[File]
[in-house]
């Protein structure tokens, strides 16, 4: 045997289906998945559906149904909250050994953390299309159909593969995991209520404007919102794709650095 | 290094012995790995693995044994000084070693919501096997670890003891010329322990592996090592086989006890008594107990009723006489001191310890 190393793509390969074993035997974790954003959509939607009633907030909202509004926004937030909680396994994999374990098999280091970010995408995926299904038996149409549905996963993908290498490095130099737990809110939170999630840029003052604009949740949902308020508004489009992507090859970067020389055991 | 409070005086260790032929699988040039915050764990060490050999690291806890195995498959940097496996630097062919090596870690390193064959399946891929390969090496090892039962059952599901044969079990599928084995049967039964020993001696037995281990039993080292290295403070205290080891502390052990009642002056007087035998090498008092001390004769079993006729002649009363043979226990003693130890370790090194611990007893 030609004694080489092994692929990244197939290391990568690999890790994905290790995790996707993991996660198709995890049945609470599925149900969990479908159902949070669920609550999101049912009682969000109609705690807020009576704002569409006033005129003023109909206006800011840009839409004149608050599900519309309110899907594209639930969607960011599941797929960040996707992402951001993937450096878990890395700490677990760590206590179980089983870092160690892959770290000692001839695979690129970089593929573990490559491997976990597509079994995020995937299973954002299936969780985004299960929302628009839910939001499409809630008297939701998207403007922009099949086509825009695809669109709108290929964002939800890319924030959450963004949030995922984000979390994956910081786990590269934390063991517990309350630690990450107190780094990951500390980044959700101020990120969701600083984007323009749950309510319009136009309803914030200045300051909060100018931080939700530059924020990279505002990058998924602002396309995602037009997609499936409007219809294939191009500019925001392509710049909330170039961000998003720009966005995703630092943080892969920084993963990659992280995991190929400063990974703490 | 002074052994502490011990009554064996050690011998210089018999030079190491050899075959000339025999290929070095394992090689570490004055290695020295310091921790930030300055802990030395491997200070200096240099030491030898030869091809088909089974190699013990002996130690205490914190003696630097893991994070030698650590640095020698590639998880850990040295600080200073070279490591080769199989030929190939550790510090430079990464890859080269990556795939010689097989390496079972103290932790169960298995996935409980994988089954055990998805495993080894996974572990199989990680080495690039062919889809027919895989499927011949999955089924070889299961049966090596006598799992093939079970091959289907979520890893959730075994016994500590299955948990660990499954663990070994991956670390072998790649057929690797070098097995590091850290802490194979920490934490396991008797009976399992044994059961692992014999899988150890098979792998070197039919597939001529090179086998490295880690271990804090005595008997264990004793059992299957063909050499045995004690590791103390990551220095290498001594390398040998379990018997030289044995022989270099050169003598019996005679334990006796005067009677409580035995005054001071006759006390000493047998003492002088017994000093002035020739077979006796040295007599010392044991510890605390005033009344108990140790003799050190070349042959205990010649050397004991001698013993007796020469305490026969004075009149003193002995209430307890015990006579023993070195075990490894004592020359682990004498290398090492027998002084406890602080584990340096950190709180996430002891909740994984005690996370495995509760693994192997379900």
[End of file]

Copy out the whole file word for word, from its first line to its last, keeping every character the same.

[in-house]
């Protein structure tokens, strides 16, 4: 045997289906998945559906149904909250050994953390299309159909593969995991209520404007919102794709650095 | 290094012995790995693995044994000084070693919501096997670890003891010329322990592996090592086989006890008594107990009723006489001191310890 190393793509390969074993035997974790954003959509939607009633907030909202509004926004937030909680396994994999374990098999280091970010995408995926299904038996149409549905996963993908290498490095130099737990809110939170999630840029003052604009949740949902308020508004489009992507090859970067020389055991 | 409070005086260790032929699988040039915050764990060490050999690291806890195995498959940097496996630097062919090596870690390193064959399946891929390969090496090892039962059952599901044969079990599928084995049967039964020993001696037995281990039993080292290295403070205290080891502390052990009642002056007087035998090498008092001390004769079993006729002649009363043979226990003693130890370790090194611990007893 030609004694080489092994692929990244197939290391990568690999890790994905290790995790996707993991996660198709995890049945609470599925149900969990479908159902949070669920609550999101049912009682969000109609705690807020009576704002569409006033005129003023109909206006800011840009839409004149608050599900519309309110899907594209639930969607960011599941797929960040996707992402951001993937450096878990890395700490677990760590206590179980089983870092160690892959770290000692001839695979690129970089593929573990490559491997976990597509079994995020995937299973954002299936969780985004299960929302628009839910939001499409809630008297939701998207403007922009099949086509825009695809669109709108290929964002939800890319924030959450963004949030995922984000979390994956910081786990590269934390063991517990309350630690990450107190780094990951500390980044959700101020990120969701600083984007323009749950309510319009136009309803914030200045300051909060100018931080939700530059924020990279505002990058998924602002396309995602037009997609499936409007219809294939191009500019925001392509710049909330170039961000998003720009966005995703630092943080892969920084993963990659992280995991190929400063990974703490 | 002074052994502490011990009554064996050690011998210089018999030079190491050899075959000339025999290929070095394992090689570490004055290695020295310091921790930030300055802990030395491997200070200096240099030491030898030869091809088909089974190699013990002996130690205490914190003696630097893991994070030698650590640095020698590639998880850990040295600080200073070279490591080769199989030929190939550790510090430079990464890859080269990556795939010689097989390496079972103290932790169960298995996935409980994988089954055990998805495993080894996974572990199989990680080495690039062919889809027919895989499927011949999955089924070889299961049966090596006598799992093939079970091959289907979520890893959730075994016994500590299955948990660990499954663990070994991956670390072998790649057929690797070098097995590091850290802490194979920490934490396991008797009976399992044994059961692992014999899988150890098979792998070197039919597939001529090179086998490295880690271990804090005595008997264990004793059992299957063909050499045995004690590791103390990551220095290498001594390398040998379990018997030289044995022989270099050169003598019996005679334990006796005067009677409580035995005054001071006759006390000493047998003492002088017994000093002035020739077979006796040295007599010392044991510890605390005033009344108990140790003799050190070349042959205990010649050397004991001698013993007796020469305490026969004075009149003193002995209430307890015990006579023993070195075990490894004592020359682990004498290398090492027998002084406890602080584990340096950190709180996430002891909740994984005690996370495995509760693994192997379900």